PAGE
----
Building a Desirable Workplace Culture with 5 Simple Strategies

Building a Desirable Workplace Culture with 5 Simple Strategies

Good leaders keep a close eye on their employees, from how productive they are to whether they’re happy and thriving at work. These factors can represent an organization’s workplace culture — a term growing in importance in the business world — and level of employee engagement.

The pandemic caused shifts in how many organizations accomplish their work, including moving from offices to remote working. More than ever, leaders are looking at how best to maintain an effective workplace culture and reviewing what they need to do better.

According to Indeed.com, work culture is a “collection of attitudes, beliefs, and behaviors that make up the regular atmosphere in a work environment.”

"Work culture is a collection of attitudes, beliefs, and behaviors that make up the regular atmosphere in a work environment." - Indeed.com Click to Tweet

As owner and president of TrainingPros, workplace culture is top of mind for me. Part of my role is to transform how our team members work and how they feel about work. I value having happy consultants because it leads to better client outcomes — regardless of the client’s industry. That’s why our staff members consider not just a consultant’s expertise when determining which candidate will be the best fit for a client but also the client’s workplace culture.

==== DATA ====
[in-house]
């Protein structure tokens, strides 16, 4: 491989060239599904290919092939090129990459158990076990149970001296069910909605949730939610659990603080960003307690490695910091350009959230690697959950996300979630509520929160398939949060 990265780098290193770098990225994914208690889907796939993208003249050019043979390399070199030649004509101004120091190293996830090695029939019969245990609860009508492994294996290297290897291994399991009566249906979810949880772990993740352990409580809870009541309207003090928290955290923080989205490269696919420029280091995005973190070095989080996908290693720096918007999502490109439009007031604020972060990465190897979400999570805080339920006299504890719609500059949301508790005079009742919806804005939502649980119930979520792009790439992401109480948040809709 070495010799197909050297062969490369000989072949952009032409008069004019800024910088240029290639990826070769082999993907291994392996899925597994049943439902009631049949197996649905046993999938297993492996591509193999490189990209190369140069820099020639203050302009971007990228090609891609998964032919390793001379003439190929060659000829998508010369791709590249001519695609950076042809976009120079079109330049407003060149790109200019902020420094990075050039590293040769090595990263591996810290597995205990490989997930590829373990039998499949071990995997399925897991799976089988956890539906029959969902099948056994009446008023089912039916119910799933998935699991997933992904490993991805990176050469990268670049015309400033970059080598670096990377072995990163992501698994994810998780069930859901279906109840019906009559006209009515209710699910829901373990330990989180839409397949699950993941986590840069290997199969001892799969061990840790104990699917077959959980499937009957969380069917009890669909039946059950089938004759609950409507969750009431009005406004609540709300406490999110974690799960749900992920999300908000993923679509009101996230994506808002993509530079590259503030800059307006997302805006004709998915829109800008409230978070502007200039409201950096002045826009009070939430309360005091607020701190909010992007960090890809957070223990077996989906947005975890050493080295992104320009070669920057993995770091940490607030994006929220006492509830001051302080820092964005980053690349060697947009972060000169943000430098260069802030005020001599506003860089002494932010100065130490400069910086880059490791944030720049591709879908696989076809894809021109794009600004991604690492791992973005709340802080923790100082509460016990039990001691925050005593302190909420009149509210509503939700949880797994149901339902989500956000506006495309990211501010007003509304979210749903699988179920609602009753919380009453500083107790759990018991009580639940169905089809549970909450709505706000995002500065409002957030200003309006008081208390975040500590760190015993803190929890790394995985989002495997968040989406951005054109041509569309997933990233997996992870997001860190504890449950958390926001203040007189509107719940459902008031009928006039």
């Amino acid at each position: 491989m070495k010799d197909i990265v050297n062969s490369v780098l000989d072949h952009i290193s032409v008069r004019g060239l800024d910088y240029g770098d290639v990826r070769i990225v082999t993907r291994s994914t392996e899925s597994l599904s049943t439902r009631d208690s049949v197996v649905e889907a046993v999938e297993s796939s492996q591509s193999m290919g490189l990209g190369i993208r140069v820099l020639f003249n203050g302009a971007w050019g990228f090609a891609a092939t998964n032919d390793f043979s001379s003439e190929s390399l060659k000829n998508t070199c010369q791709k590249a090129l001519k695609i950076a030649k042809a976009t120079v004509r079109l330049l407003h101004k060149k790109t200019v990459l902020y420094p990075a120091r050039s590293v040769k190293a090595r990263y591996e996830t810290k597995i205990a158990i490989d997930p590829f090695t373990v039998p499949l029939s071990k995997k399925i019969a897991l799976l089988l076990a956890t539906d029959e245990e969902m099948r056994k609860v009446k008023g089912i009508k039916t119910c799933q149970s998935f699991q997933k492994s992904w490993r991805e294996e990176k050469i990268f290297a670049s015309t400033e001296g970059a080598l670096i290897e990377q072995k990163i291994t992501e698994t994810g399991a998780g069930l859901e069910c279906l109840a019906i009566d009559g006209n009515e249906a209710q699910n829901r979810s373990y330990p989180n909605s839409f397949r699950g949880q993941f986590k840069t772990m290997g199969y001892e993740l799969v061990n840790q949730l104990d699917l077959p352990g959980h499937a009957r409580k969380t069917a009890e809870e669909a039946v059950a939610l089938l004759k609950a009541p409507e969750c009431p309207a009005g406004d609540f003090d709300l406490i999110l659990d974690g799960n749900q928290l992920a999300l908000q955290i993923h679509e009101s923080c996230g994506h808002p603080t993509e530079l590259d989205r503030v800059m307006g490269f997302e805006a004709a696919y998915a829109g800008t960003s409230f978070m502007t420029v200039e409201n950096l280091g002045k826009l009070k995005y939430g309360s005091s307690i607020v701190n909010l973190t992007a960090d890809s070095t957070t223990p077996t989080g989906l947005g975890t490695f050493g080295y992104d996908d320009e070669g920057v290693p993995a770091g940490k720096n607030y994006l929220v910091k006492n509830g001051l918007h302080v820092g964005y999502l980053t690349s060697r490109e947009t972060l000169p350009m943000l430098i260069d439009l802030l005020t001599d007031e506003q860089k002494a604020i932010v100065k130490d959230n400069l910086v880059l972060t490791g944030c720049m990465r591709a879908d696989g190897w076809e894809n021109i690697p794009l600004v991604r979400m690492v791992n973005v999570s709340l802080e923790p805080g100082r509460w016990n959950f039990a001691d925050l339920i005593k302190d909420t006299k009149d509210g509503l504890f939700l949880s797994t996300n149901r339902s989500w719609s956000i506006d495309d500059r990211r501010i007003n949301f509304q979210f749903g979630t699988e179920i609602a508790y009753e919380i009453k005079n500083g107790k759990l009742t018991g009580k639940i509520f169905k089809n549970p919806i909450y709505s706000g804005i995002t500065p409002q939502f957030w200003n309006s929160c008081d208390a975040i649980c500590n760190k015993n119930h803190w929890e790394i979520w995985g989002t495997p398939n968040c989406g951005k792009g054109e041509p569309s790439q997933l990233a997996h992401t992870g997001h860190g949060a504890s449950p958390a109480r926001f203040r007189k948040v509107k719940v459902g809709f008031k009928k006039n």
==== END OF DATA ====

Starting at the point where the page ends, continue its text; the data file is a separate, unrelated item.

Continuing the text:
So, what can leaders do to cultivate successful work cultures? Here are five ways to build a work environment where employees feel engaged and productive.

Communicate Openly

Being a good listener and proactively communicating with associates helps create mutual respect and trust. Open communication in the workplace, including two-way conversations with leadership, is impactful.

These types of communications help foster an environment where staff members, at all levels, are comfortable speaking freely and contributing in constructive ways.

It’s also important to continue communicating what your company’s culture means to the organization’s success and how your company does business using a set of defined values and beliefs.